China Faces Aging Population Of 400 Million By 2035

Official demographic studies show that China faces a severely aging population crisis that will see 30% of its population above the age of 60 by 2035.

The state-operated Global Times quoted China’s Director of the Department of Aging and Health, Wang Haidong, as saying the nation’s leadership faces “great pressure to cope with the aging scenario.”

In a report released Tuesday, China is shown to face the same issue that most other industrialized nations must come to terms with — a population that is aging and not reproducing itself. Longer life spans combined with lower birth rates have the country on a fast track to crisis.

The outcome is that there will not be enough young workers to shoulder the financial responsibility to care for the rapidly aging population. This dilemma is faced by almost all European societies as well as Japan.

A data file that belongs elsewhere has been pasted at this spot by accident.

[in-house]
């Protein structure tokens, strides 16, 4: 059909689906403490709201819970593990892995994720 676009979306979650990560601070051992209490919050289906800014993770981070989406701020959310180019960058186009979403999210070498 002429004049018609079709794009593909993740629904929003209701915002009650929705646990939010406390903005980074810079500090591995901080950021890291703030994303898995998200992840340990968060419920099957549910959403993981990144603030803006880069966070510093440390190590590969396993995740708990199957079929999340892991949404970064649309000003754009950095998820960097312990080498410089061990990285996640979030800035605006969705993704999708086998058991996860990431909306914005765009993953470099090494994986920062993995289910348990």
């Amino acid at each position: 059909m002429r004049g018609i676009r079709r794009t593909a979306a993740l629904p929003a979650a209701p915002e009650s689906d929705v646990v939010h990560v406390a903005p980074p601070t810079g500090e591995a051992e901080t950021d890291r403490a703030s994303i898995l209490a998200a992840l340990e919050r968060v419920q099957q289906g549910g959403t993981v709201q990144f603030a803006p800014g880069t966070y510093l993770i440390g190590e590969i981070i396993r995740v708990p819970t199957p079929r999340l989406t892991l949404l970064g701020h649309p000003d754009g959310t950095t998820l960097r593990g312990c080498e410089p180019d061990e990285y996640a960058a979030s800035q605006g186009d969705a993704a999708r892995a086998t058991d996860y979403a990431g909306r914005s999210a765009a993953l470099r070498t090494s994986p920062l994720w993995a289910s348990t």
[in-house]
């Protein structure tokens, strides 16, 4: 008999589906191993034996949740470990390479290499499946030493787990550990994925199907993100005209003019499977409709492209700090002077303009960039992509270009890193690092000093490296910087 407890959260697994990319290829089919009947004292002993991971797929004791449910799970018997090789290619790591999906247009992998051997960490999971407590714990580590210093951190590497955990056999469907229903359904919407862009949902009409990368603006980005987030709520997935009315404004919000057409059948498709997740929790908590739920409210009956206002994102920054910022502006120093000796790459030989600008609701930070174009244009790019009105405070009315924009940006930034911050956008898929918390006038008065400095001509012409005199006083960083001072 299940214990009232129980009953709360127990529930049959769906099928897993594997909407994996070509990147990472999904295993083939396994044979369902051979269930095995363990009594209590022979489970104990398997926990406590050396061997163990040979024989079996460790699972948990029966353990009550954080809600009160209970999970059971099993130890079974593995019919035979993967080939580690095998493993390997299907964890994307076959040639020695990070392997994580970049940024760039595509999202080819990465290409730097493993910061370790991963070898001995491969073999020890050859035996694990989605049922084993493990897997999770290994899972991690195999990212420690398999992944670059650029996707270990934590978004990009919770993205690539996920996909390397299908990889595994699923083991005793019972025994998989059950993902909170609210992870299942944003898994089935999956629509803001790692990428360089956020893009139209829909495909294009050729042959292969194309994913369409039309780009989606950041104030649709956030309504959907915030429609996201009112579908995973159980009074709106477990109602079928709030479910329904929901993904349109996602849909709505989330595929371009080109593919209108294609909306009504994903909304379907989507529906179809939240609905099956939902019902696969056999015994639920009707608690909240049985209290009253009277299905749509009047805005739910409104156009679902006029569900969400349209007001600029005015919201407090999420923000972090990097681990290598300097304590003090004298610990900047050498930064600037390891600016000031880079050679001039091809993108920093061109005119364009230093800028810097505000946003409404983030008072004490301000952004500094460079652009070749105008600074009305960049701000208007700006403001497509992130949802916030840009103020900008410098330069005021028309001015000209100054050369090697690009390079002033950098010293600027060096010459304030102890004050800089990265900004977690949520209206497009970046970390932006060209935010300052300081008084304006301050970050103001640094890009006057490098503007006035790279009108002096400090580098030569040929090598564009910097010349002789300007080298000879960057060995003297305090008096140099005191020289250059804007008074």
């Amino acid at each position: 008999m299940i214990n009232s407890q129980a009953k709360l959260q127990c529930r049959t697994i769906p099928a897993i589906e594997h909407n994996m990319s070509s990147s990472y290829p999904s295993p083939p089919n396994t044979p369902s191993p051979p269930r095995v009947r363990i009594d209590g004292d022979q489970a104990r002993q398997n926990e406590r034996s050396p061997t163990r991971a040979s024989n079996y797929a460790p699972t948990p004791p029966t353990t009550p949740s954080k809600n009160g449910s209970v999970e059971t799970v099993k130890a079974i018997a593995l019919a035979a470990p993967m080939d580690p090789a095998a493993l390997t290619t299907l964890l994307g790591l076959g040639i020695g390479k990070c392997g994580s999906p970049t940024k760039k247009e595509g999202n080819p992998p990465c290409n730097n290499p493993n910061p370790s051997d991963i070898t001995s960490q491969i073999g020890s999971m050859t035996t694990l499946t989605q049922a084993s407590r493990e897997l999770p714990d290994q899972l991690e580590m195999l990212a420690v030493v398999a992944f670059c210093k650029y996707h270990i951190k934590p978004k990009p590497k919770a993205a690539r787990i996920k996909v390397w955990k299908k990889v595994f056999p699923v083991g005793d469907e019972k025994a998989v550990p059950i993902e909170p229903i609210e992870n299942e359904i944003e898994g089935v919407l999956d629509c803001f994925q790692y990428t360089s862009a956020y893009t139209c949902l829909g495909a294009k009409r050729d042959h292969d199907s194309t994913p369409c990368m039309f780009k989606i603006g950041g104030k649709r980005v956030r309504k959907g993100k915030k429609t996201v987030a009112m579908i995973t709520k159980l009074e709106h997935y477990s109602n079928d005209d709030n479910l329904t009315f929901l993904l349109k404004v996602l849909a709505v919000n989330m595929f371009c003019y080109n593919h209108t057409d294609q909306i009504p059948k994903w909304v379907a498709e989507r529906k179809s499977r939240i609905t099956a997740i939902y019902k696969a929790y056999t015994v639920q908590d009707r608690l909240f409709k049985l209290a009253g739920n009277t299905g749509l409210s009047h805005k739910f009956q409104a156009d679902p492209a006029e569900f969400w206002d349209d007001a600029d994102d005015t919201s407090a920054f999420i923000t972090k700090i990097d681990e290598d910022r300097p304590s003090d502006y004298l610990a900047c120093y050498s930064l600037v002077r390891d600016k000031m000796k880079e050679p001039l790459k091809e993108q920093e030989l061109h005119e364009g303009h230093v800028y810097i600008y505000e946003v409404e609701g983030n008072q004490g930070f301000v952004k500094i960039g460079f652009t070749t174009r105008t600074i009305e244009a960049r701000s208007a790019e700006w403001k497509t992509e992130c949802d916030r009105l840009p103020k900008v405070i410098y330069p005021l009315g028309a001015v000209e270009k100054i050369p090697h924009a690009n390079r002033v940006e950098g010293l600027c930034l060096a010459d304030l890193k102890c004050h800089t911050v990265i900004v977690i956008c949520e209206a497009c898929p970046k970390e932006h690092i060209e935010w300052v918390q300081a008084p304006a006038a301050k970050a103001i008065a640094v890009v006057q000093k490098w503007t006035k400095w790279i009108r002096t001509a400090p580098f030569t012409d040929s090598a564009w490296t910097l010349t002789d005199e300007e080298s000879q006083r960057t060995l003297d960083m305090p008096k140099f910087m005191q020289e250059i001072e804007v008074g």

China’s crisis is coming significantly sooner and involves more of an aging population than previously believed.

Wang said that the communist government will plot a course to correct the issue and develop a national strategy, but nothing so far has proven effective.

Many experts see the country experiencing a net population decline in just three years, and some believe that regions of the vast nation already have negative population growth. It is widely thought that this will be an issue for the nation for many years to come.

China, of course, purposefully kept the fertility rate low for a long period of time. Last year saw it post its lowest birth rate in modern times, though some credit that to COVID-19 lockdowns and the inability of people to socialize.

The nation backed away from the long term “One Child Policy” and began to urge couples to have two children. It has now realized that to reverse negative population growth, significantly larger families are necessary.

So far, everything from propaganda to private school price controls are not convincing young Chinese to have more children. China is rapidly joining the industrialized world with having to find a way to deal with an elderly population that is rapidly growing — with fewer replacements.